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Publisher's Summary

In this brave and beautiful memoir, written with the raw honesty and devastating openness of The Glass Castle and The Liar’s Club, a woman chronicles how her marriage devolved from a love story into a shocking tale of abuse - examining the tenderness and violence entwined in the relationship, why she endured years of physical and emotional pain, and how she eventually broke free.

"You made me hit you in the face", he said mournfully. "Now everyone is going to know." "I know", I said. "I’m sorry."

Kelly Sundberg’s husband, Caleb, was a funny, warm, supportive man and a wonderful father to their little boy Reed. He was also vengeful and violent. But Sundberg did not know that when she fell in love, and for years told herself he would get better. It took a decade for her to ultimately accept that the partnership she desired could not work with such a broken man. In her remarkable book, she offers an intimate record of the joys and terrors that accompanied her long, difficult awakening, and presents a haunting, heartbreaking glimpse into why women remain too long in dangerous relationships.

To understand herself and her violent marriage, Sundberg looks to her childhood in Salmon, a small, isolated mountain community known as the most redneck town in Idaho. Like her marriage, Salmon is a place of deep contradictions, where Mormon ranchers and hippie back-to-landers live side-by-side; a place of magical beauty riven by secret brutality; a place that takes pride in its individualism and rugged self-sufficiency, yet is beholden to church and communal standards at all costs.

Mesmerizing and poetic, Goodbye, Sweet Girl is a harrowing, cautionary, and ultimately redemptive tale that brilliantly illuminates one woman’s transformation as she gradually rejects the painful reality of her violent life at the hands of the man who is supposed to cherish her, begins to accept responsibility for herself, and learns to believe that she deserves better.

©2018 Kelly Sundberg (P)2018 HarperCollins Publishers

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  • Overall
    5 out of 5 stars
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    5 out of 5 stars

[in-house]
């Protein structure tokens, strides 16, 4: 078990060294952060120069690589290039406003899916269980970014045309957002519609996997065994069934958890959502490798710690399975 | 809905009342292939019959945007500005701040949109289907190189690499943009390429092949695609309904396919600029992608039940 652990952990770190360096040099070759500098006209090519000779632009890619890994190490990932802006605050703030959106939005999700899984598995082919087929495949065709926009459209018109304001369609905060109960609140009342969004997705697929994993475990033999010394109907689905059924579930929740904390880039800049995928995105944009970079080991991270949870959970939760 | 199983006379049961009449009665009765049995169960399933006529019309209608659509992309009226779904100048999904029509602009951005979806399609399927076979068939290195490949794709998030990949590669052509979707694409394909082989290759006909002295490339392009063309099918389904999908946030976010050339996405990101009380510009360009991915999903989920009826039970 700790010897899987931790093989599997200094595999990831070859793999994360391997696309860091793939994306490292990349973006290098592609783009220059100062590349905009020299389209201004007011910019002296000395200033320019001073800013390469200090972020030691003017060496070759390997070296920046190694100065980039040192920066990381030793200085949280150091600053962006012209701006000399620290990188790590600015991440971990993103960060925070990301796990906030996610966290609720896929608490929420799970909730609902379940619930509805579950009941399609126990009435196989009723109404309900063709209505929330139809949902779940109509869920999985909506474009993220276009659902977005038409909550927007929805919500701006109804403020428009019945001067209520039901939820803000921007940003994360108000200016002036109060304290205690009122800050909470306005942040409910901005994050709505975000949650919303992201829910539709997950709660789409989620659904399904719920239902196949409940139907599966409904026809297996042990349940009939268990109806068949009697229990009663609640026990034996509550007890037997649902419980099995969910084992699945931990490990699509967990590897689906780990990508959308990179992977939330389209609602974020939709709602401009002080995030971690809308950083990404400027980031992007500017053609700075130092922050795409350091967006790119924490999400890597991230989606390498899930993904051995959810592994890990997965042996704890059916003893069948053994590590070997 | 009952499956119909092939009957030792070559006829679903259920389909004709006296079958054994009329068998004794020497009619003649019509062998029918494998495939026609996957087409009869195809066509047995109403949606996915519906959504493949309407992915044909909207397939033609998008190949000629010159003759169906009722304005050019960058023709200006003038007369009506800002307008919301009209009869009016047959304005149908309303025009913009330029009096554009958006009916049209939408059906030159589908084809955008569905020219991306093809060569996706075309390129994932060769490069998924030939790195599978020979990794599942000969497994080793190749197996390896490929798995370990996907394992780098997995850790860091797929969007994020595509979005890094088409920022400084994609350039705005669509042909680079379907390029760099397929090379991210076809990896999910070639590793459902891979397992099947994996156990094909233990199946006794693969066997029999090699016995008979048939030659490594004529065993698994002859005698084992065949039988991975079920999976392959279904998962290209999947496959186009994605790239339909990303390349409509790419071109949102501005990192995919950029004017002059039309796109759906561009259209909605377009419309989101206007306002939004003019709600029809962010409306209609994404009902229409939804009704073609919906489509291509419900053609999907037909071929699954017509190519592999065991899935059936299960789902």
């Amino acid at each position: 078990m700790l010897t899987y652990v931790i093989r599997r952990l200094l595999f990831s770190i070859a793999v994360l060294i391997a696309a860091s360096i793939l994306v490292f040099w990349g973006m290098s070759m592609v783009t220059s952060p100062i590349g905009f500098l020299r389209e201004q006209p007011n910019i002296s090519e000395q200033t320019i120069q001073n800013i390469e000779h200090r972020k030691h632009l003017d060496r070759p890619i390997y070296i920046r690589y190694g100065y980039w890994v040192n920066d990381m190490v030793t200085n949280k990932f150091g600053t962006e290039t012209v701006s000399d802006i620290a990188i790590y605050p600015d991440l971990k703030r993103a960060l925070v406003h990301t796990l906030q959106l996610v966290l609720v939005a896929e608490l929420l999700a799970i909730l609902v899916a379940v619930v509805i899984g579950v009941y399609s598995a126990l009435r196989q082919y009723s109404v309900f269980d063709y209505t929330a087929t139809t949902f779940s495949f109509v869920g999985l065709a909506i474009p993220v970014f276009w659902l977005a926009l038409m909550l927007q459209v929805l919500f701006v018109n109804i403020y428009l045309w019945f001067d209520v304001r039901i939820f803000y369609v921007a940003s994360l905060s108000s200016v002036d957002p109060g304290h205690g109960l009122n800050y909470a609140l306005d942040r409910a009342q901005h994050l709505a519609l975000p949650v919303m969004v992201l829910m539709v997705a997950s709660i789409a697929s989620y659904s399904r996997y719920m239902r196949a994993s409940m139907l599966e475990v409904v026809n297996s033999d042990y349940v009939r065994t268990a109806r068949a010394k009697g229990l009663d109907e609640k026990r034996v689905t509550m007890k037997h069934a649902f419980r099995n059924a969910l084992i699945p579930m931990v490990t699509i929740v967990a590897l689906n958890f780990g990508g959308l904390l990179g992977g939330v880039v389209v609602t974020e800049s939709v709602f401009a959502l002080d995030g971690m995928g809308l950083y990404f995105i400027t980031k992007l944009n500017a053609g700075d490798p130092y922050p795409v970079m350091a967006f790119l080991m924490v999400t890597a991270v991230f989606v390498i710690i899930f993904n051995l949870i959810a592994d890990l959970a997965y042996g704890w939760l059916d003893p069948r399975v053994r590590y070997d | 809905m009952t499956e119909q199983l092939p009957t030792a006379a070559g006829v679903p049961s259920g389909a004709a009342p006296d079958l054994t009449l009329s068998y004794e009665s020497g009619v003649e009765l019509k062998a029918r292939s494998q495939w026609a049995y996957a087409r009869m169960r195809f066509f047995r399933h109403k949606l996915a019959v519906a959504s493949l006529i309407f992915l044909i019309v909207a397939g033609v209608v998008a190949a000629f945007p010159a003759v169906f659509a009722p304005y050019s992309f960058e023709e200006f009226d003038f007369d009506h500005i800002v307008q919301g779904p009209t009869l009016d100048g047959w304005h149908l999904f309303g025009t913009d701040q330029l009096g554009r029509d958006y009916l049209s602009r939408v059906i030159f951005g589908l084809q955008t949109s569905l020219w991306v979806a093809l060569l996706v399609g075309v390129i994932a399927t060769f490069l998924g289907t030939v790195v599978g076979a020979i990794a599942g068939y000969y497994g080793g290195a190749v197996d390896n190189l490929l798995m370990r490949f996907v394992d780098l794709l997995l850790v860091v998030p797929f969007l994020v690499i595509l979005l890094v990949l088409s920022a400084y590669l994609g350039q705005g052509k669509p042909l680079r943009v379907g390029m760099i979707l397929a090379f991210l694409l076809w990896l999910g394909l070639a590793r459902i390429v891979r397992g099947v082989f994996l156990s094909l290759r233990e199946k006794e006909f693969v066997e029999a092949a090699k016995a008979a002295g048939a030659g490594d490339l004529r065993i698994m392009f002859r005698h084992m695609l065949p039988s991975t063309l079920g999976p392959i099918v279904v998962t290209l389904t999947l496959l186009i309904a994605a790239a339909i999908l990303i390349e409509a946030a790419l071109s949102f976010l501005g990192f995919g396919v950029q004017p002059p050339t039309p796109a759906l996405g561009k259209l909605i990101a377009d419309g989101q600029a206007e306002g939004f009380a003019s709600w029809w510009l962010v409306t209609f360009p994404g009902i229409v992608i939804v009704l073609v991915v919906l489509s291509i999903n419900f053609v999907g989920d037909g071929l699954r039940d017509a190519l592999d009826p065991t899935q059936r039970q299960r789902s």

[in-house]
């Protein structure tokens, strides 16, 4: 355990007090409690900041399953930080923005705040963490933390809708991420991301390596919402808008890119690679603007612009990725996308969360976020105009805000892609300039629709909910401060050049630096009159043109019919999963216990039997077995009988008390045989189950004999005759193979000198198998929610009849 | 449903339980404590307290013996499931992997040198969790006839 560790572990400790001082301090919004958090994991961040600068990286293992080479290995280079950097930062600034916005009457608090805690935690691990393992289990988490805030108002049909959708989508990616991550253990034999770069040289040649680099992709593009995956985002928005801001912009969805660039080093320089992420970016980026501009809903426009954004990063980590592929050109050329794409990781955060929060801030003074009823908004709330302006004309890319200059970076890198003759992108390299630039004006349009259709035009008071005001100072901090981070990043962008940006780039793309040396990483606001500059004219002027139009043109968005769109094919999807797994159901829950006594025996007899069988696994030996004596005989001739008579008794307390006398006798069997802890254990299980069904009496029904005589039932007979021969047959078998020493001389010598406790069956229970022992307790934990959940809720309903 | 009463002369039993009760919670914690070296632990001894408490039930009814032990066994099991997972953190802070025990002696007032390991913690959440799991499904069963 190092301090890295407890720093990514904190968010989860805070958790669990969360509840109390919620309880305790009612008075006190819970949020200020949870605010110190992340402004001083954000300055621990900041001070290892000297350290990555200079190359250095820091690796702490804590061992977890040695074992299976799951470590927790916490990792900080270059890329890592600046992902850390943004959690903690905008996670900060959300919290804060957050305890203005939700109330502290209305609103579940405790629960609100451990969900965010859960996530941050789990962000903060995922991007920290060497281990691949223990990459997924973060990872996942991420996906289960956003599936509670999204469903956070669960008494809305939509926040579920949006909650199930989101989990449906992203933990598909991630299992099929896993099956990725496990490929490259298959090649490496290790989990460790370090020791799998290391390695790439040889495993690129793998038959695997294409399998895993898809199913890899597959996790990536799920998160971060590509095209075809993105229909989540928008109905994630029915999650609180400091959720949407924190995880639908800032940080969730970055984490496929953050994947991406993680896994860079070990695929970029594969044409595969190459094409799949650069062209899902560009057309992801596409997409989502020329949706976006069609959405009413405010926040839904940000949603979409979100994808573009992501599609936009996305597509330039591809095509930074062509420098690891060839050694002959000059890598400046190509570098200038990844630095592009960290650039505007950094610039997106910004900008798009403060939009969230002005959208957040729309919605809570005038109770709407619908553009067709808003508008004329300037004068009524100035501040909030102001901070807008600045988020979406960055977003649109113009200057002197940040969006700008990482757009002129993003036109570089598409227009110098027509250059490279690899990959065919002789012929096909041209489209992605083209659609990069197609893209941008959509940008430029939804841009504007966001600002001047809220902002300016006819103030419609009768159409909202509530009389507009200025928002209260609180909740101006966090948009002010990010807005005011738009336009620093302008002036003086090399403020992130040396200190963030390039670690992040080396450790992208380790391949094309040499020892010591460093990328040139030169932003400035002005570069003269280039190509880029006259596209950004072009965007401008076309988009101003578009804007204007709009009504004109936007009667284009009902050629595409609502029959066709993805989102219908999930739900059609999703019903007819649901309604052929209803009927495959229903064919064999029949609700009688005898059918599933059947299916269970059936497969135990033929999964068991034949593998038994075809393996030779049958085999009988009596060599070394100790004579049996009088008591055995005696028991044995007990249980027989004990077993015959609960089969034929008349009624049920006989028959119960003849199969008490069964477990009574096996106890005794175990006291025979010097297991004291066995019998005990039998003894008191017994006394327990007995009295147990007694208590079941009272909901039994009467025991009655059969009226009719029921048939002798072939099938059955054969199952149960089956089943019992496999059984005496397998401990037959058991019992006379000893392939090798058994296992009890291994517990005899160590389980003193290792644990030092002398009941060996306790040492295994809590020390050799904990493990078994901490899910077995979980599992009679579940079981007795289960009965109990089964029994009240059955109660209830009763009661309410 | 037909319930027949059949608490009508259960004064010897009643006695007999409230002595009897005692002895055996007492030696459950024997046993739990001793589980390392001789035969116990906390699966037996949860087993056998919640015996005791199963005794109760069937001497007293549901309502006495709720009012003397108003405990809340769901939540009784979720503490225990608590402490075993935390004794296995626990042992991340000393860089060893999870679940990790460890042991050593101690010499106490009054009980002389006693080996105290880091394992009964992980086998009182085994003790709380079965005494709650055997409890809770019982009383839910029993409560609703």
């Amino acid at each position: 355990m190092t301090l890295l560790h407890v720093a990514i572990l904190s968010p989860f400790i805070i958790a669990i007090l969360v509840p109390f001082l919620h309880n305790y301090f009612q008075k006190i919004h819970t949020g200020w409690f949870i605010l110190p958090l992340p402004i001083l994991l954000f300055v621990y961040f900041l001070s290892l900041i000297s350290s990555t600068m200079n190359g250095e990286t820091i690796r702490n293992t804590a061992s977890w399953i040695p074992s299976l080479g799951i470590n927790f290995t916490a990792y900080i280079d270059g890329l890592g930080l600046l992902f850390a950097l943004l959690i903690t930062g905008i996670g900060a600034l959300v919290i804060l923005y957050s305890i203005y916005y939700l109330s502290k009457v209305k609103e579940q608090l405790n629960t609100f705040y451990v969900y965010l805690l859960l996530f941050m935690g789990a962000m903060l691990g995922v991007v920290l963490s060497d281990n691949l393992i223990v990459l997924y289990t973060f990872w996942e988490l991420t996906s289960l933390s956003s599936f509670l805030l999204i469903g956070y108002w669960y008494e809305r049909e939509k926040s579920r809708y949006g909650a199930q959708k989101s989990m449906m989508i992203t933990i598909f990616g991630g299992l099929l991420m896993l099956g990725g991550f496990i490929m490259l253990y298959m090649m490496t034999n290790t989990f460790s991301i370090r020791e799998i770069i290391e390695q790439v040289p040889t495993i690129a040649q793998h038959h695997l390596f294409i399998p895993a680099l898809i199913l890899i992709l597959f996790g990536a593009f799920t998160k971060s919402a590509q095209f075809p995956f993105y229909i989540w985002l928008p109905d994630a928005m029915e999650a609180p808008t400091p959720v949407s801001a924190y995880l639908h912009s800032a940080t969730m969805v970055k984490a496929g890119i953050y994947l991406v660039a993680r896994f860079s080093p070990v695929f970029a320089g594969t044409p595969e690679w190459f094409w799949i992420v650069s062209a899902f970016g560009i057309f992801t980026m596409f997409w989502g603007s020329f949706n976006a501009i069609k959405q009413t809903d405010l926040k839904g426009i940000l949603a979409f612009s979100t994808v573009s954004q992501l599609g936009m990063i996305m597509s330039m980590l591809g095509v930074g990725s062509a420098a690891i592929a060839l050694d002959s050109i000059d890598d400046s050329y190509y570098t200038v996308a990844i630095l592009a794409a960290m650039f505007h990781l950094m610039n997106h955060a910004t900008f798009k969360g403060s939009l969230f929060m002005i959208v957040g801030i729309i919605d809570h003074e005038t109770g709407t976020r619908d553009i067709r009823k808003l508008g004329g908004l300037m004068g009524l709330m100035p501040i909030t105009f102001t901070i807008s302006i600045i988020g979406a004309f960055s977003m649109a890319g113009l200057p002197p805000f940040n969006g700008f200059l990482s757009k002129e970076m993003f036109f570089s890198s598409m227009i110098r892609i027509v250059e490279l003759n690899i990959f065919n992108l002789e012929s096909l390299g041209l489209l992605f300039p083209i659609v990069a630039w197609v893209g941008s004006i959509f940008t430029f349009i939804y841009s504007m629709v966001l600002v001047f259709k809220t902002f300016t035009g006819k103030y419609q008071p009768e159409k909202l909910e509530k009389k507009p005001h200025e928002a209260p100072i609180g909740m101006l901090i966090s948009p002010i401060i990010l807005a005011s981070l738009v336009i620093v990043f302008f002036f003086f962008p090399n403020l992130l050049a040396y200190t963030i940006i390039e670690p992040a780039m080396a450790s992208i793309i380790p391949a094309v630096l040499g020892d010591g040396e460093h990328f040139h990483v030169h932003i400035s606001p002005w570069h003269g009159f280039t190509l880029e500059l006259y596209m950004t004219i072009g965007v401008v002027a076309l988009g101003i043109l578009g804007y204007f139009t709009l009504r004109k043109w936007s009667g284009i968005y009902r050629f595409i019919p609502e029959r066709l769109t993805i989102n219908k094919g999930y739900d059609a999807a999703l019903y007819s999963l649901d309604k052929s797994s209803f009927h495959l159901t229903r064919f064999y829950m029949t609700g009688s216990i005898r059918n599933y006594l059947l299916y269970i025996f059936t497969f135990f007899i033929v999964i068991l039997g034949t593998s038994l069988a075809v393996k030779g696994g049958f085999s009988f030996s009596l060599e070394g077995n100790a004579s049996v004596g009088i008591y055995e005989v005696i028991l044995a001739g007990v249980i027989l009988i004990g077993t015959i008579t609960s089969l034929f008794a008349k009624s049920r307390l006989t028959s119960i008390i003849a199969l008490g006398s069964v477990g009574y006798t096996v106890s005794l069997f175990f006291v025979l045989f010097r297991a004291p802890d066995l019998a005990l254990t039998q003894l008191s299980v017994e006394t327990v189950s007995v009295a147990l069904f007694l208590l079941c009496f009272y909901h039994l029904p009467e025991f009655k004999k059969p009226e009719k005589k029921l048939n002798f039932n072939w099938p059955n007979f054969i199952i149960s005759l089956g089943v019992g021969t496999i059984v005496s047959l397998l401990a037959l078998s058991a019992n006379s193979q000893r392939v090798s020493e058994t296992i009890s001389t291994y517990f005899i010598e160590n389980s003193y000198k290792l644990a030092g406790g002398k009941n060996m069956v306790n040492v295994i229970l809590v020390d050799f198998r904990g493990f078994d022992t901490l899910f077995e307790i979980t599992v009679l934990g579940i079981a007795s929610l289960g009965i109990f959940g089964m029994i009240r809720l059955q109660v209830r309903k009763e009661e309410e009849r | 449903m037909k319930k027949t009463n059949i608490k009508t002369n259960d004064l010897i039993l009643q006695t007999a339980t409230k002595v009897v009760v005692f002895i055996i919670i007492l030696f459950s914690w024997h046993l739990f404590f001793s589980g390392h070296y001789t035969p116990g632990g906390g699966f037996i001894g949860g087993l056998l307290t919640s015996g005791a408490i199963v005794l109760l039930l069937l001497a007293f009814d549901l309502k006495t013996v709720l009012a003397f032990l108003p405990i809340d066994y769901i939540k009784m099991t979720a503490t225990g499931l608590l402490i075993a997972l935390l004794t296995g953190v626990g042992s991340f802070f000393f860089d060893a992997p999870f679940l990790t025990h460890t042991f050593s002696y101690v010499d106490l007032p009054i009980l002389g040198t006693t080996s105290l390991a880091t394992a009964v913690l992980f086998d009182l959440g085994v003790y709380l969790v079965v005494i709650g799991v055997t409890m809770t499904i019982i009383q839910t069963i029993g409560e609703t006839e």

A very powerful book with fantastic narration

I had a ton of first impressions about this book so I decided to give it a second listen to help solidify some of those impressions. I’ll start by saying I really “liked” this book. As much as anyone can like a book dealing with such difficult subject matter. The book tends to jump back and forth in time and while that can be cumbersome in a story I think it fits here perfectly. The story jumps around to better weave the intricate tapestry of a victim and Ms. Sundberg nailed it. I’m trying to sound like an intellectual and it really isn’t working so I’ll say this. This book speaks to me and if I’m being honest with myself I think I have been both Kelly and Caleb at least in an emotional sense at some point in my life. I think that if YOU are honest with YOURSELF, this book will speak to you. I think where this book really shines, is in its demonstration of the grit needed to walk away from a damaging situation. It’s more than just a story that helps the reader better understand what makes an abuser and what makes a victim. It’s a road map for survival. I think the hardest person to convince that you’re being abused is you. If you suspect that ANYONE (however casual of an acquaintance) is the victim of violence, please help give them the tools necessary to become safe. I think this book would fit nicely in that tool box. I wish I could give this book the review it deserves and I wish I was professional literary critic just for this book. In closing, it was a great audiobook and I am a better person for having listened to it.
***Andi Arndt did a fantastic job narrating this story.

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Grateful to Kelly S

It wasn't the story. Kelly is amazing. She lived through, escaped, and has blossomed beyond a trauma that breaks the spirit and bodies of so many. I admire her courage in articulating to us and herself the truth about who she was during the course of her marriage and I'm glad to have read her story. Abusive relationships, as Kelly does a wonderful job of emphasizing, are often characterized by simultaneously victimizing yourself and being told that everything is your fault. In the latter, your partner is the victim. You've made them that way. In the former, you're too caught up in your pain to take the appropriate responsibility, projecting your insecurities onto the other. It's a tough spot to be in. It's tougher to get out. Codependency diminishes self-respect.

I read for the art of the writing as much, if not more than, the content. I don't read a lot of memoirs and I wonder if I would feel differently if I were more accustomed to the style, but I did not love the writing. The events were heart-wrenching but the prose stunted the delivery to me.

I wish she had spent significantly less time writing about the boy who chased her with a knife, the time she was almost kidnapped, random snippets of fucked up men that she came across up until her late teens. All digs in the well of trauma, no doubt, but it felt unnecessary to me and a bit like an attack on the male as a gender. With that being said, she does dig into women who let her down in various ways as well. We are products of our environment, we develop healthy or unhealthy attachment styles early on, but I would have preferred a focus on the other end; "How I've Moved Beyond Codependency," not "What Led Me to Codependency." I can appreciate her desire to place the reader in her isolated world and to explain how her past may have led to getting trapped in a cycle of abuse, but the delivery of the buildup to her relationship with Caleb seemed to drive a wedge between me and the book.